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If 56-bit DES is considered too insecure, one can simply run the 56-bit algorithm multiple times, taking the 64bit output from one iteration of DES as the input to the next DES iteration, using a different encryption key each time For example, so-called triple-DES (3DES), is a proposed US government standard [NIST 1999b] and has been proposed as the encryption standard for the Point-to-Point protocol [RFC 2420], PPP, for the data link layer (see section 57) A detailed discussion of key lengths and the estimated time and budget needed to crack DES can be found in [Blaze 1996] We should also note that our description above has only considered the encryption of a 64-bit quantity When longer messages are encrypted, which is typically the case, DES is often used with a technique known as cipher-block chaining, in which the encrypted version of the jth 64-bit quantity of data is XOR'ed with the (j +1)st unit of data before the (j+1)st unit of data is encrypted
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For more than 2000 years (since the time of the Caesar cipher and up to the 1970's), encrypted communication required that the two communicating parties share a common secret - the symmetric key used for encryption and decryption One difficulty with this approach is that the two parties must somehow agree on the shared key; but to do so requires (presumably secure) communication! Perhaps the parties could first meet and agree on the key in person (eg, two of Caesar's centurions might meet at the Roman baths) and thereafter communicate with encryption In a networked world, however, communicating parties may never meet and may never converse except over the network Is it possible for two parties to communicate with encryption without having a shared secret key that is known in advance In 1976, Diffie and Hellman [Diffie 1976] demonstrated an algorithm (known now as Diffie-Hellman Key Exchange) to do just that - a radically different and marvelously elegant approach towards secure communication that has led to the development of today's public key cryptography systems We will see shortly that public key cryptography systems also have several wonderful properties that make them useful not only for encryption, but for authentication and digital signatures as well The ideas begun with [Diffie 1976] have evolved, with a significant milestone being [RSA 1978], into the public key systems in use today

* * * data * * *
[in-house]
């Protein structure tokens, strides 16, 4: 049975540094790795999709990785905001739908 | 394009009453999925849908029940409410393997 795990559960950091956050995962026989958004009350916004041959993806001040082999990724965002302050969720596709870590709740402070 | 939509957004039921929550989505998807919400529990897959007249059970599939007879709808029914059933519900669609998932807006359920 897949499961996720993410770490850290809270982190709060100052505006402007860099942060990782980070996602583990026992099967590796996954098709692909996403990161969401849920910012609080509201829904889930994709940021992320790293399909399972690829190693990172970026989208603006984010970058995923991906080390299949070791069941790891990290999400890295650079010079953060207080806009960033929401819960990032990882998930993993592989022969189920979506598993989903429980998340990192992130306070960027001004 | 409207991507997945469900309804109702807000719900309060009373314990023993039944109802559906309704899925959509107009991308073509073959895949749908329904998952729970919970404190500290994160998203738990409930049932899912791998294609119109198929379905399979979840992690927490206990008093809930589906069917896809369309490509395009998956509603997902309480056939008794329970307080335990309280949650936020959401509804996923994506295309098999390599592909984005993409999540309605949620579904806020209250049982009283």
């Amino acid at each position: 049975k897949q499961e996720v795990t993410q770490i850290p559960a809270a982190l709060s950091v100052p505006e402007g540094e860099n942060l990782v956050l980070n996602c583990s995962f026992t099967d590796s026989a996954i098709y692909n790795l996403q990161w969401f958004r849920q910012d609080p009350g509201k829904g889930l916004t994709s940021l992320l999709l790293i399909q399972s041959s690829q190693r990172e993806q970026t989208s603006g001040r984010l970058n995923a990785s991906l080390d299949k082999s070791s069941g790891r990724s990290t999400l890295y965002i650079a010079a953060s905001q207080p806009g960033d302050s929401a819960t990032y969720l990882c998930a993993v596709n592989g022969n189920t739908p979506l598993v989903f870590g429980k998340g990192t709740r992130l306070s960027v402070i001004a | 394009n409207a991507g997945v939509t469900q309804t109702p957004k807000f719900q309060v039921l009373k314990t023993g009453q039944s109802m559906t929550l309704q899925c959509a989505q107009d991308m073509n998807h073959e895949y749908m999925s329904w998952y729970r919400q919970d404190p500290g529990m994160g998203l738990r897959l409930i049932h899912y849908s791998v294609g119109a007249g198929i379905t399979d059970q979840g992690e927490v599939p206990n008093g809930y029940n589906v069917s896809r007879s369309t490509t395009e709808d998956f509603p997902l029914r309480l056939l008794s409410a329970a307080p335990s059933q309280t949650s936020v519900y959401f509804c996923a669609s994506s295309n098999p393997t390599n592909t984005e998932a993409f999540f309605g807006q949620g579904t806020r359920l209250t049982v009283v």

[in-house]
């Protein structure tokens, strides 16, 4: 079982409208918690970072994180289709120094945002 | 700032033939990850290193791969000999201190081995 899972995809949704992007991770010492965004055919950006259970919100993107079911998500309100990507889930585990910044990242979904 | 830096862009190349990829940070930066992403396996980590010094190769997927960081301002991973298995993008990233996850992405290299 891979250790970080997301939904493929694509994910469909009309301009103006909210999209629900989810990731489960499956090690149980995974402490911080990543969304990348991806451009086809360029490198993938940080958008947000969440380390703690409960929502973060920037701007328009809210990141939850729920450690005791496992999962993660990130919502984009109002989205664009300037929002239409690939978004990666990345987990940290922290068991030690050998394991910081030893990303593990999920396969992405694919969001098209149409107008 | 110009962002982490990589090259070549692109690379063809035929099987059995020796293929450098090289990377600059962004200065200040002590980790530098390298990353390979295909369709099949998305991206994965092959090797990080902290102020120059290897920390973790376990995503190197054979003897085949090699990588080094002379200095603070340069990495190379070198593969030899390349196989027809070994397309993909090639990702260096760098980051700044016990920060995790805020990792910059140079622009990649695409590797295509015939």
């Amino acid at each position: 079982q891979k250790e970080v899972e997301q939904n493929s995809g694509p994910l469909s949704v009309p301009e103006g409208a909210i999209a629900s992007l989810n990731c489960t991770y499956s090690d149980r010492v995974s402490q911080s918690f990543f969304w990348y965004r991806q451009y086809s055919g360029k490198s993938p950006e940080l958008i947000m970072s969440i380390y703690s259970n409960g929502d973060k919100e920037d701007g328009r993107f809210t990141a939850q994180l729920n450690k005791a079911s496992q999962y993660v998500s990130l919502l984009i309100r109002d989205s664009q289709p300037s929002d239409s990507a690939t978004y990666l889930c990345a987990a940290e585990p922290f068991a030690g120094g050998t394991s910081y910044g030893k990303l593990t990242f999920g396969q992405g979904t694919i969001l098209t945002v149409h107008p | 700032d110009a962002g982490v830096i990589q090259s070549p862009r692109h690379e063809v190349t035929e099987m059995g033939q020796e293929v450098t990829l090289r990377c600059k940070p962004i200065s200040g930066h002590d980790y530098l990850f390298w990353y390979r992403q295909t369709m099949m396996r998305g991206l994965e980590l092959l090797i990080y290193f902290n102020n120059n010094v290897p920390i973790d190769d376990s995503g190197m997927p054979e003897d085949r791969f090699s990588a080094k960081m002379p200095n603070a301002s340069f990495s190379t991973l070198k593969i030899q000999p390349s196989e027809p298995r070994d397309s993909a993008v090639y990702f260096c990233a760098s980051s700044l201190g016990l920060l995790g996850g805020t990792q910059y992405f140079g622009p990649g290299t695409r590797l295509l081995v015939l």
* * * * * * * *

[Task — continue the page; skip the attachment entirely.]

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Figure 72-5: Public key cryptography The use of public key cryptography is quite simple Suppose Alice wants to communicate with Bob As shown in Figure 72-5, rather than Bob and Alice sharing a single secret key (as in the case of symmetric key systems), Bob (the recipient of Alice's messages) instead has two keys - a public key that is available to everyone in the world (including Trudy the intruder!) and a private key that is known only to Bob In order to communicate with Bob, Alice first fetches Bob's public key Alice then encrypts her message to Bob using Bob's public key and a known (eg, standardized) encryption algorithm Bob receives Alice's encrypted message and uses his private key and a known (eg, standardized) decryption algorithm to decrypt Alice's message In this manner, Alice can send a secret message to Bob without either of them having to have to distribute any secret keys! Using the notation of Figure 72-5, for any message m, dB(eB(m)) = m, ie, applying Bob's public key then Bob's private key to the message m gives back m We will see shortly that we can interchange the public key and private key encryption and get the same result, that is, eB(dB(m)) = dB(eB(m)) = m The use of public key cryptography is thus conceptually simple But two immediate worries may spring to mind A first concern is that although an intruder intercepting Alice's encrypted message will only see gibberish, the intruder knows both the key (Bob's public key, which is available for all the world to see) and the algorithm that Alice used for encryption Trudy can thus mount a chosen plaintext attack, using the known standardized encryption algorithm and Bob's publicly available encryption key to encode any message she chooses! Trudy might well try, for example, to encode messages, or parts of messages, that she suspects that Alice might send Clearly, if public key cryptography is to work, key selection and encryption/decryption must be done in such a way that it is impossible (or at least so hard to be impossible for all practical purposes) for an intruder to either determine Bob's private key or somehow otherwise decrypt or guess Alice's message to Bob A second concern is that since Bob's encryption key is public, anyone can send an encrypted message to Bob, including Alice or someone claiming to be Alice In the case of a single shared secret key, the fact that the sender knows the secret key implicitly identifies the sender to the receiver In the case of public key cryptography, however, this is no longer the case since anyone can send an encrypted message to Bob using
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